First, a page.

Tuesday 20 August 2019

Mary Lou McDonald refuses to distance herself from IRA atrocities

Mary Lou McDonald Photo: Tom Burke
Mary Lou McDonald Photo: Tom Burke

Kevin Doyle and Cormac McQuinn

SINN Féin deputy leader Mary Lou McDonald has refused to distance herself from the atrocities of the IRA and said she’s “proud” of her party.

Her remarks came after Fianna Fáil leader Micheál Martin earlier ruled out a future government deal with Sinn Féin even after Gerry Adams departs as leader.

Ms McDonald and Pearse Doherty – Mr Adams’ likely successors - have refused “to disassociate themselves from the worst atrocities of the IRA,” Fianna Fáil leader Micheál Martin has said.

Responding to Mr Martin’s comments ahead of the Sinn Féin Ard Fheis, Ms McDonald said she’s an “Irish Republican” and said Fianna Fáil have never disassociated themselves from War of Independence era IRA members Dan Breen or Seán Treacy.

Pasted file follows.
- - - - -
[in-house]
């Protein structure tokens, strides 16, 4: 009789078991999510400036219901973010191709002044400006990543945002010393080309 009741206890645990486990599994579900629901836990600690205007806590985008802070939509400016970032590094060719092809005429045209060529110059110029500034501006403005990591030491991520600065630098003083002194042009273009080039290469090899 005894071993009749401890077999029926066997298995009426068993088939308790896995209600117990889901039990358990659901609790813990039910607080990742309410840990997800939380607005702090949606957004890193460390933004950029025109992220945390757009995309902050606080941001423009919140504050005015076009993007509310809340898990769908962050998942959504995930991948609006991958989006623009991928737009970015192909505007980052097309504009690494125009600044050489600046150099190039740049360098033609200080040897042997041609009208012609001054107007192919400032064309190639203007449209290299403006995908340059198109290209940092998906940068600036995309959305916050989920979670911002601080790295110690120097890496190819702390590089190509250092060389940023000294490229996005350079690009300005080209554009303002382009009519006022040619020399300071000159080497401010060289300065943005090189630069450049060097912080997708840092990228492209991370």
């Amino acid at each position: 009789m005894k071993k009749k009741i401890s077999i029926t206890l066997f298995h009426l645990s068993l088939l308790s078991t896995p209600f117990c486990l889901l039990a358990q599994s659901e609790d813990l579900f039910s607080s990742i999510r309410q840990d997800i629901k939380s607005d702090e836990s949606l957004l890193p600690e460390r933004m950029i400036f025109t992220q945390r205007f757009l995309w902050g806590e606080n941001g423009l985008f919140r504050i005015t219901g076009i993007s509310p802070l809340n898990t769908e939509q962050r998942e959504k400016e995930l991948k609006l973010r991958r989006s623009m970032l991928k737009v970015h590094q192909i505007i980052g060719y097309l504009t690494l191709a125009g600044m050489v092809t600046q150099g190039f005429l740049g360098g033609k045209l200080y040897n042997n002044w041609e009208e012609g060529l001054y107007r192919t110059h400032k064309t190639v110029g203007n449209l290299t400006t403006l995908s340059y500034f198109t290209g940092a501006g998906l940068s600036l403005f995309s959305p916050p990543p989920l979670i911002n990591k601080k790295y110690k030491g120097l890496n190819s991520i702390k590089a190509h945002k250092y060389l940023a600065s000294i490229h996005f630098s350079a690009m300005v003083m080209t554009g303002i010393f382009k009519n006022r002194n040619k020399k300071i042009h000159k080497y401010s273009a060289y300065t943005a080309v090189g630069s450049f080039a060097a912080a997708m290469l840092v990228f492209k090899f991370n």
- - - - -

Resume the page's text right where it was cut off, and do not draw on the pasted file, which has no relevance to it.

She added: “No party disassociates themselves from who they are and where they come from. “I'm very proud of who we are.

“I'm also very conscious of people coming out of conflict and the hurt that was done over the last decades of conflict.

“I don't discount that for a moment. And Micheál Martin knows that,” she added.

She said Sinn Féin has established “a peaceful, democratic path for us to co-exist politically right across Ireland and for us to pursue our political objectives and that is what we are about.

“I have no intention of re-fighting the war of a hundred years or the last 40 years with Micheál Martin or anybody else,” she added.

In relation to Mr Martin ruling out a government deal with Sinn Féin Ms McDonald said it was “extremely arrogant” for him or anyone else to put themselves in the position of decision maker on who will be in government.

She said the two factors that decide that are a sufficient mandate from the people and a deliverable programme for government.

Sinn Féin chiefs are expected to sign-off on a major policy shift tonight that would open the door to them entering government in the Republic as a junior coalition partner.

Until now the party has insisted it would only be in government if it was the largest party.

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